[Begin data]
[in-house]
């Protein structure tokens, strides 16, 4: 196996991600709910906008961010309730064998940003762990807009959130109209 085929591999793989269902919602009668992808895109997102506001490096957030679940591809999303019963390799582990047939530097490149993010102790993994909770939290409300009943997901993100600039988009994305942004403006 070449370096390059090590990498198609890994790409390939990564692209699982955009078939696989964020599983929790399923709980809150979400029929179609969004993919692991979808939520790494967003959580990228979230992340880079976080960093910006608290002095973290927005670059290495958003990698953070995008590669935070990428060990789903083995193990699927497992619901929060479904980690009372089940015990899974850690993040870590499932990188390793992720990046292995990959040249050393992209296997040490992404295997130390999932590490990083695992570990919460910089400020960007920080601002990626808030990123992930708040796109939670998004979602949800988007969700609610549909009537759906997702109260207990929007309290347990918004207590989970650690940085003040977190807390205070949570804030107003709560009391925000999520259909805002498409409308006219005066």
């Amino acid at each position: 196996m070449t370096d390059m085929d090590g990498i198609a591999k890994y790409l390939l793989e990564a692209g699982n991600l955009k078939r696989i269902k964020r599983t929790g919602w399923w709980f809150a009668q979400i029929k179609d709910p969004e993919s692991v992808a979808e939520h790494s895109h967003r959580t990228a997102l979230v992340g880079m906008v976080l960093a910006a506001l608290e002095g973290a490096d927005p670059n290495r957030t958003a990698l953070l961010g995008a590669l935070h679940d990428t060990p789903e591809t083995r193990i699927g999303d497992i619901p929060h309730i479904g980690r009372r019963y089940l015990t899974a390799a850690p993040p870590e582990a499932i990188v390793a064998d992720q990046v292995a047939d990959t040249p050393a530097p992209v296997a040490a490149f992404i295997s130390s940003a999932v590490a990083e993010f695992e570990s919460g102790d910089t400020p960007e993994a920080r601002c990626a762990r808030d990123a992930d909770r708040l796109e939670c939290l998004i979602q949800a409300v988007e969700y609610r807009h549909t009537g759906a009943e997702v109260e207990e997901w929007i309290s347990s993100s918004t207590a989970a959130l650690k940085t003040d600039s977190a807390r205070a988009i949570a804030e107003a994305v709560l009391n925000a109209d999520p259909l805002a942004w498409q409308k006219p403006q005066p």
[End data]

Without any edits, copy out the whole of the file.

[in-house]
């Protein structure tokens, strides 16, 4: 196996991600709910906008961010309730064998940003762990807009959130109209 085929591999793989269902919602009668992808895109997102506001490096957030679940591809999303019963390799582990047939530097490149993010102790993994909770939290409300009943997901993100600039988009994305942004403006 070449370096390059090590990498198609890994790409390939990564692209699982955009078939696989964020599983929790399923709980809150979400029929179609969004993919692991979808939520790494967003959580990228979230992340880079976080960093910006608290002095973290927005670059290495958003990698953070995008590669935070990428060990789903083995193990699927497992619901929060479904980690009372089940015990899974850690993040870590499932990188390793992720990046292995990959040249050393992209296997040490992404295997130390999932590490990083695992570990919460910089400020960007920080601002990626808030990123992930708040796109939670998004979602949800988007969700609610549909009537759906997702109260207990929007309290347990918004207590989970650690940085003040977190807390205070949570804030107003709560009391925000999520259909805002498409409308006219005066």
């Amino acid at each position: 196996m070449t370096d390059m085929d090590g990498i198609a591999k890994y790409l390939l793989e990564a692209g699982n991600l955009k078939r696989i269902k964020r599983t929790g919602w399923w709980f809150a009668q979400i029929k179609d709910p969004e993919s692991v992808a979808e939520h790494s895109h967003r959580t990228a997102l979230v992340g880079m906008v976080l960093a910006a506001l608290e002095g973290a490096d927005p670059n290495r957030t958003a990698l953070l961010g995008a590669l935070h679940d990428t060990p789903e591809t083995r193990i699927g999303d497992i619901p929060h309730i479904g980690r009372r019963y089940l015990t899974a390799a850690p993040p870590e582990a499932i990188v390793a064998d992720q990046v292995a047939d990959t040249p050393a530097p992209v296997a040490a490149f992404i295997s130390s940003a999932v590490a990083e993010f695992e570990s919460g102790d910089t400020p960007e993994a920080r601002c990626a762990r808030d990123a992930d909770r708040l796109e939670c939290l998004i979602q949800a409300v988007e969700y609610r807009h549909t009537g759906a009943e997702v109260e207990e997901w929007i309290s347990s993100s918004t207590a989970a959130l650690k940085t003040d600039s977190a807390r205070a988009i949570a804030e107003a994305v709560l009391n925000a109209d999520p259909l805002a942004w498409q409308k006219p403006q005066p």